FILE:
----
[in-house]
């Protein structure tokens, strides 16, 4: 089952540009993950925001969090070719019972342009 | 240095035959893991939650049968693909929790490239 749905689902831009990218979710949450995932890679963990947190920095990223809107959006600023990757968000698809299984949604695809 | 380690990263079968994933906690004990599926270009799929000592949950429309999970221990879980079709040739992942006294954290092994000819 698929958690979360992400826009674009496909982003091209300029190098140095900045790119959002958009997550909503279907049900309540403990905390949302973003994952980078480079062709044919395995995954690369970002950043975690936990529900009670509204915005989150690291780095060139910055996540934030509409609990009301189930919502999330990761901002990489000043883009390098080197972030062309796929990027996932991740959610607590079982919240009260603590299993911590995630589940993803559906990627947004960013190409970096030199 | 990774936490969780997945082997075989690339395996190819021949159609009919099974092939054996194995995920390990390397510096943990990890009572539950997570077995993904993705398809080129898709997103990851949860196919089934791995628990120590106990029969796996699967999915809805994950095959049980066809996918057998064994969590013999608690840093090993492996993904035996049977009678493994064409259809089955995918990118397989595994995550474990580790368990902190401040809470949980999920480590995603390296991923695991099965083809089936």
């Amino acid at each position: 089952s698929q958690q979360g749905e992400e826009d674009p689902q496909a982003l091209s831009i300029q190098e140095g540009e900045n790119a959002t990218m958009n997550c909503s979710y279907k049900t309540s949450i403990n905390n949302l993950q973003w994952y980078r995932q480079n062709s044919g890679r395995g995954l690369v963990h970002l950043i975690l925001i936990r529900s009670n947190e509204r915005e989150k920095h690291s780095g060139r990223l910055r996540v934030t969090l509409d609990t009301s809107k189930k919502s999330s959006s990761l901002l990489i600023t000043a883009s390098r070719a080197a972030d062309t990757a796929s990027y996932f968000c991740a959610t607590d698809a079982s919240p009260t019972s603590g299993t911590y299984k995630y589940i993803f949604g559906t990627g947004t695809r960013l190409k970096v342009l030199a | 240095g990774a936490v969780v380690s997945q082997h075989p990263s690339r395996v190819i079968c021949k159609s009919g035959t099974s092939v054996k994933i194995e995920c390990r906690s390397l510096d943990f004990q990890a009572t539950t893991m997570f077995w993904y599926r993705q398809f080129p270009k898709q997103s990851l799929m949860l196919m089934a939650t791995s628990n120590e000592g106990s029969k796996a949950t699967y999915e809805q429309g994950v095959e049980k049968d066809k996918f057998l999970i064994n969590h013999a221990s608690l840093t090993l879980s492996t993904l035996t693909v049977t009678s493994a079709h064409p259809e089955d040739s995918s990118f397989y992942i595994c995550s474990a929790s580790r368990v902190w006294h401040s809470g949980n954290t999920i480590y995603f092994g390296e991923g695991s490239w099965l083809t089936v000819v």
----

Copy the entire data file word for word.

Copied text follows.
[in-house]
């Protein structure tokens, strides 16, 4: 089952540009993950925001969090070719019972342009 | 240095035959893991939650049968693909929790490239 749905689902831009990218979710949450995932890679963990947190920095990223809107959006600023990757968000698809299984949604695809 | 380690990263079968994933906690004990599926270009799929000592949950429309999970221990879980079709040739992942006294954290092994000819 698929958690979360992400826009674009496909982003091209300029190098140095900045790119959002958009997550909503279907049900309540403990905390949302973003994952980078480079062709044919395995995954690369970002950043975690936990529900009670509204915005989150690291780095060139910055996540934030509409609990009301189930919502999330990761901002990489000043883009390098080197972030062309796929990027996932991740959610607590079982919240009260603590299993911590995630589940993803559906990627947004960013190409970096030199 | 990774936490969780997945082997075989690339395996190819021949159609009919099974092939054996194995995920390990390397510096943990990890009572539950997570077995993904993705398809080129898709997103990851949860196919089934791995628990120590106990029969796996699967999915809805994950095959049980066809996918057998064994969590013999608690840093090993492996993904035996049977009678493994064409259809089955995918990118397989595994995550474990580790368990902190401040809470949980999920480590995603390296991923695991099965083809089936």
């Amino acid at each position: 089952s698929q958690q979360g749905e992400e826009d674009p689902q496909a982003l091209s831009i300029q190098e140095g540009e900045n790119a959002t990218m958009n997550c909503s979710y279907k049900t309540s949450i403990n905390n949302l993950q973003w994952y980078r995932q480079n062709s044919g890679r395995g995954l690369v963990h970002l950043i975690l925001i936990r529900s009670n947190e509204r915005e989150k920095h690291s780095g060139r990223l910055r996540v934030t969090l509409d609990t009301s809107k189930k919502s999330s959006s990761l901002l990489i600023t000043a883009s390098r070719a080197a972030d062309t990757a796929s990027y996932f968000c991740a959610t607590d698809a079982s919240p009260t019972s603590g299993t911590y299984k995630y589940i993803f949604g559906t990627g947004t695809r960013l190409k970096v342009l030199a | 240095g990774a936490v969780v380690s997945q082997h075989p990263s690339r395996v190819i079968c021949k159609s009919g035959t099974s092939v054996k994933i194995e995920c390990r906690s390397l510096d943990f004990q990890a009572t539950t893991m997570f077995w993904y599926r993705q398809f080129p270009k898709q997103s990851l799929m949860l196919m089934a939650t791995s628990n120590e000592g106990s029969k796996a949950t699967y999915e809805q429309g994950v095959e049980k049968d066809k996918f057998l999970i064994n969590h013999a221990s608690l840093t090993l879980s492996t993904l035996t693909v049977t009678s493994a079709h064409p259809e089955d040739s995918s990118f397989y992942i595994c995550s474990a929790s580790r368990v902190w006294h401040s809470g949980n954290t999920i480590y995603f092994g390296e991923g695991s490239w099965l083809t089936v000819v």